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BARTENDER THEFT: A longtime worker financially crippled the owners through her many thefts.

August 13, 2011 17:49 by administrator


BARTENDER THEFT:

Crescent ‘No Lawyers’ Bar & Grill embezzler Kristi L. Hurles gets 14 years

A longtime worker financially crippled the owners of the Crescent through her many thefts.

  • BY KATY MOELLER 

A longtime Boise business owner wept in Fourth District Court Thursday morning as she told a judge about the damage inflicted by a former employee who prosecutors say embezzled more than $155,440.

“She did about the worst thing that someone could do to another human being,” Crescent “No Lawyers” Bar & Grill owner Jody Morrison told Judge Darla Williamson. “She took our trust and feelings for her, and she took the ultimate advantage.”

“She stole more than money,” Morrison said. “She stole our hearts as well.”

Kristi L. Hurles, 45, pleaded guilty to one count of grand theft. She was sentenced to 14 years in prison and must serve at least two years before she’s eligible for parole. She received credit for 85 days served.

Williamson said Hurles also must pay full restitution of $204,174.61, including attorney’s fees of $48,734.61.

Hurles had worked at Jody and Butch Morrison’s bar and grill for more than 20 years off and on, doing bartending, serving and some bookkeeping.

Her last year as an employee was in 2009, and she was charged with two felony grand theft counts last fall. As part of a plea deal, one count was dropped.

Prosecutors say Hurles —known to bar patrons as “Cookie” — stole money by taking business checks intended for business accounts and cashing them.

Ada County Deputy Prosecutor Shawna Dunn said the Morrisons gave Hurles bonuses and a retirement account, while the highly trusted employee stole from them over and over again.

Dunn said in court that Hurles had filed bankruptcy three times and had refused to bring her lifestyle in line with her income. The Statesman was able to confirm only one filing, in 2010.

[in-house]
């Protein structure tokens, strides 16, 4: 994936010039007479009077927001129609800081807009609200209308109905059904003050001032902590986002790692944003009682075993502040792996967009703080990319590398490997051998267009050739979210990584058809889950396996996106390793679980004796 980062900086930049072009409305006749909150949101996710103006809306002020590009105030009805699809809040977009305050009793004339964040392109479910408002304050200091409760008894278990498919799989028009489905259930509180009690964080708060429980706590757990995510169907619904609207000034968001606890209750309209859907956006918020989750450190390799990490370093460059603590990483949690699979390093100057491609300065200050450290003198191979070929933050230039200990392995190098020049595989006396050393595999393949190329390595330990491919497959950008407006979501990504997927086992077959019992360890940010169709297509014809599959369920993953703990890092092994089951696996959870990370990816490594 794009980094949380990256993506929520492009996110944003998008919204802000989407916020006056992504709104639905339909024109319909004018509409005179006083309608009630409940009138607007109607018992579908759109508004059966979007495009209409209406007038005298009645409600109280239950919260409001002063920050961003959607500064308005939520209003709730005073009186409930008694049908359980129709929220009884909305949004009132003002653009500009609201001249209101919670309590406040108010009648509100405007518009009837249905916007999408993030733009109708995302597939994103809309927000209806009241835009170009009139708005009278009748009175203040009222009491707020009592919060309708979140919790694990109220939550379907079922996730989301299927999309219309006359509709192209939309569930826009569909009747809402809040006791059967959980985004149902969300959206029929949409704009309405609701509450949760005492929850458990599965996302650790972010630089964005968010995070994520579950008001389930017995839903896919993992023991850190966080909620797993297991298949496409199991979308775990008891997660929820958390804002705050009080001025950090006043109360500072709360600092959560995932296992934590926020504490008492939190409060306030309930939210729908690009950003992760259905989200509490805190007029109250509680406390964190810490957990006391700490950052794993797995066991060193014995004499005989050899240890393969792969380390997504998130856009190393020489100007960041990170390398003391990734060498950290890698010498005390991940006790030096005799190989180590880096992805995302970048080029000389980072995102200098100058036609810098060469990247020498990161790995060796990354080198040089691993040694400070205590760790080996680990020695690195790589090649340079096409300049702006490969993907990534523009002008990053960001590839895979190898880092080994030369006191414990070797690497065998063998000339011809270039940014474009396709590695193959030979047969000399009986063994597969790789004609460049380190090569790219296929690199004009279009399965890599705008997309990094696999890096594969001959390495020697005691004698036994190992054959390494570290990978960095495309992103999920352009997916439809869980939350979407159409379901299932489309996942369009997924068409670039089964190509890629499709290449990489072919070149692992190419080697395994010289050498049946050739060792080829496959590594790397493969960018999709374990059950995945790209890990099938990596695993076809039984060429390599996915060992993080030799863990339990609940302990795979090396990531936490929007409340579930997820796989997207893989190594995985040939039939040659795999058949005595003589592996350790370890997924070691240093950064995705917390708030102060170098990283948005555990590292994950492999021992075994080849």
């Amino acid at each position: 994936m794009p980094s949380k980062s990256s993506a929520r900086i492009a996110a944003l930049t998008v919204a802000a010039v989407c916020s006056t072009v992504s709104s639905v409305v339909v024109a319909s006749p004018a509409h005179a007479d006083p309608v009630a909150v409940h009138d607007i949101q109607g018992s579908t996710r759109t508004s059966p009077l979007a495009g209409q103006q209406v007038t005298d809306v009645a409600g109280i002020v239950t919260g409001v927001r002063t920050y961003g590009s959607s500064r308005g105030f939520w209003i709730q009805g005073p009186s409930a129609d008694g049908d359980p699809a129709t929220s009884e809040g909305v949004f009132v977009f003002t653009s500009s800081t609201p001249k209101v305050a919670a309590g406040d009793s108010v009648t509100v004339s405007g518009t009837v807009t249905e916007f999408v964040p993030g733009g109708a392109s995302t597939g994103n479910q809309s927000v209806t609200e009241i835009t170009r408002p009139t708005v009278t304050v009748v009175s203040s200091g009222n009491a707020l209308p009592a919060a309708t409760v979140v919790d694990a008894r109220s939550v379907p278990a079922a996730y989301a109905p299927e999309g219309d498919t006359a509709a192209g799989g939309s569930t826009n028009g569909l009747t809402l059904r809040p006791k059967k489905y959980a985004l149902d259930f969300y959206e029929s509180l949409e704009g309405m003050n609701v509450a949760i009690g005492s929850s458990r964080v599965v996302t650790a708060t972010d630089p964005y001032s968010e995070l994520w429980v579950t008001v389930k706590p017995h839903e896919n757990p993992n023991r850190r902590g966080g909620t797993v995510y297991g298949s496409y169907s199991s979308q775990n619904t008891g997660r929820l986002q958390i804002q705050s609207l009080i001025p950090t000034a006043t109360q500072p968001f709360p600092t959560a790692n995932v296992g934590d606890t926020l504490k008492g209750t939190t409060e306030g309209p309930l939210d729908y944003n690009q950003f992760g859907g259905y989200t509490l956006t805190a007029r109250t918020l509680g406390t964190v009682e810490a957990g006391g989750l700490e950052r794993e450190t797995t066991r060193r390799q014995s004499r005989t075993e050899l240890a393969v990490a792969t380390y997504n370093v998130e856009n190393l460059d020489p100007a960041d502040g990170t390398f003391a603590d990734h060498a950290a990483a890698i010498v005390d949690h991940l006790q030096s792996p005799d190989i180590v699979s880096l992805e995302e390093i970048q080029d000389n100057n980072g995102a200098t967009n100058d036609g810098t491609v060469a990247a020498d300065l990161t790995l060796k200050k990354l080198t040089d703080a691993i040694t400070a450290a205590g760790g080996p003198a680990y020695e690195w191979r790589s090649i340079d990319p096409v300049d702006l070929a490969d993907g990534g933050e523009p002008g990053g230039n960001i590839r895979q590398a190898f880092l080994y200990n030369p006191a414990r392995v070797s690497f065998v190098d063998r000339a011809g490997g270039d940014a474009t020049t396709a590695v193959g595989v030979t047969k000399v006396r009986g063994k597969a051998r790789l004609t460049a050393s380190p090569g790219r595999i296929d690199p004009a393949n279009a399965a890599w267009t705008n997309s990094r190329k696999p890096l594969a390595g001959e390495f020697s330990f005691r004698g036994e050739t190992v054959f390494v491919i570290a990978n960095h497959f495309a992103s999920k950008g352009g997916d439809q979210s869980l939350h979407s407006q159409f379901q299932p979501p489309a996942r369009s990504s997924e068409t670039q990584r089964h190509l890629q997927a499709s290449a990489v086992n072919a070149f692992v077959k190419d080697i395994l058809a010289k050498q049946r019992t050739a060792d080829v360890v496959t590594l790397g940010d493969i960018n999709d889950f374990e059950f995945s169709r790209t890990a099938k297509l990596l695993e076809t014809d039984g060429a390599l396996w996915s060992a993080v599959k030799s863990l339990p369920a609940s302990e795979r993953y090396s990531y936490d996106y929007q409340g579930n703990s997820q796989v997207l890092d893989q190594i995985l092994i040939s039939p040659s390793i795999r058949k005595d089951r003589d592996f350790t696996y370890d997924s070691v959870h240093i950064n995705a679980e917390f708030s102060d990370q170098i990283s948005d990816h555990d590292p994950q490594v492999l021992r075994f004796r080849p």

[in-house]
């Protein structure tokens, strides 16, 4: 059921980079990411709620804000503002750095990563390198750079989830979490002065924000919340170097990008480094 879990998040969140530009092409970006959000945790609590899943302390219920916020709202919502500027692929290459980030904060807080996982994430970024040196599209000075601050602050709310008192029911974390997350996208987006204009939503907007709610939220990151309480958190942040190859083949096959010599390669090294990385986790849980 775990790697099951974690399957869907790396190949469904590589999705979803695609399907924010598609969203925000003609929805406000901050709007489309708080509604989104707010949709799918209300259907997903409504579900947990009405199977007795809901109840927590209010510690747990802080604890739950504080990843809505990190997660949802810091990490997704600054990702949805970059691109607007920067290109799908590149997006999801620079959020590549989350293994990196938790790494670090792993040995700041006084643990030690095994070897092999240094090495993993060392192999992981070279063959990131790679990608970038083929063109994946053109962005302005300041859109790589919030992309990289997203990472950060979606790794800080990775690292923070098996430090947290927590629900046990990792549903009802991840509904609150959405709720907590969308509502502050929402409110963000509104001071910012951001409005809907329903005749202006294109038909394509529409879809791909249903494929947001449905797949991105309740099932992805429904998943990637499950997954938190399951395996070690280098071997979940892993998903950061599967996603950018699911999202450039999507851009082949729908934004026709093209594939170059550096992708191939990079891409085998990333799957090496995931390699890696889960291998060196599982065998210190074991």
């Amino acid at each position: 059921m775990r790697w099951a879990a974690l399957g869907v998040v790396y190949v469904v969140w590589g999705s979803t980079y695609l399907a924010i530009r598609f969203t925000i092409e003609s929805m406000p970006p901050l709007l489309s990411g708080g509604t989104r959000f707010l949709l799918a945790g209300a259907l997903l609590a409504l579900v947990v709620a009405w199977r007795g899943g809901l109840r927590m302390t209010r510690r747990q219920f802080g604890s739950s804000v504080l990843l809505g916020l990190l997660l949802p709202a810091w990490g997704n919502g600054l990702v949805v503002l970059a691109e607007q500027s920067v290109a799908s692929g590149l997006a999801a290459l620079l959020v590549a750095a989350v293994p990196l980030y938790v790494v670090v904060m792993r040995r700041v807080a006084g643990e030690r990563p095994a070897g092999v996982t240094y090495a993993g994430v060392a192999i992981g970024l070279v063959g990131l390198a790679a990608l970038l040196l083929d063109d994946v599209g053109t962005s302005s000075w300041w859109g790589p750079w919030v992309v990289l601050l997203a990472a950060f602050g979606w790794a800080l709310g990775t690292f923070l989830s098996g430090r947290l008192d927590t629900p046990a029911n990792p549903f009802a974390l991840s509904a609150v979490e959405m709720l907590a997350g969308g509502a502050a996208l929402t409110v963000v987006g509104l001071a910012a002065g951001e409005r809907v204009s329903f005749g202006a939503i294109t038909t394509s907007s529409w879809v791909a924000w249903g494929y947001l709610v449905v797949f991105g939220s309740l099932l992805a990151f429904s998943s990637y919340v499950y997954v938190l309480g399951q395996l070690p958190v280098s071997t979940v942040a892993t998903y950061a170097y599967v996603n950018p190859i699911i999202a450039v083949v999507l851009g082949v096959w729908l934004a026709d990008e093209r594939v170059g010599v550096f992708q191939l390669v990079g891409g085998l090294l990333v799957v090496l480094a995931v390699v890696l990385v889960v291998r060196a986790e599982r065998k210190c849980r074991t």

Hurles, dressed in a purple jail jumpsuit, expressed remorse in court.

“I totally apologize for everything I did to the Morrisons. They were a good family,” Hurles said. “It was a hard time. And, no, I did not take money for the whole 25 years, like you guys are saying I did.”

“I took about 14 months,” she said. The crimes that she was prosecuted for occurred between 2005 and 2010.

Hurles tried to speak directly to the Morrisons in court, but they looked away.

“Please look at me, I’m telling the truth,” she implored the couple.

Hurles’ attorney Charles Crafts pleaded for leniency, arguing that his client had no prior criminal record, has strong family and community support and wants to re-pay the money she stole.

In handing down the sentence, Williamson said Hurles had essentially established a criminal record when she stole repeatedly from her employers.

The judge said the substantial amount of money that Hurles stole affected not only the Morrisons — who drained a retirement account, tapped their savings and ran up credit card debt to keep their business open — but the 30 employees whose jobs were jeopardized, or who didn’t get raises or other compensation.

“Your honor, I didn’t steal a large amount of money,” Hurles said, interrupting the judge.

Williamson told Hurles that she made hard economic times even harder for those around her.

“I think that punishment is important in this case,” Williamson said. “It’s got to send a message to other employees.”

Hurles has 42 days to appeal.

Michael Zenner - CEO      
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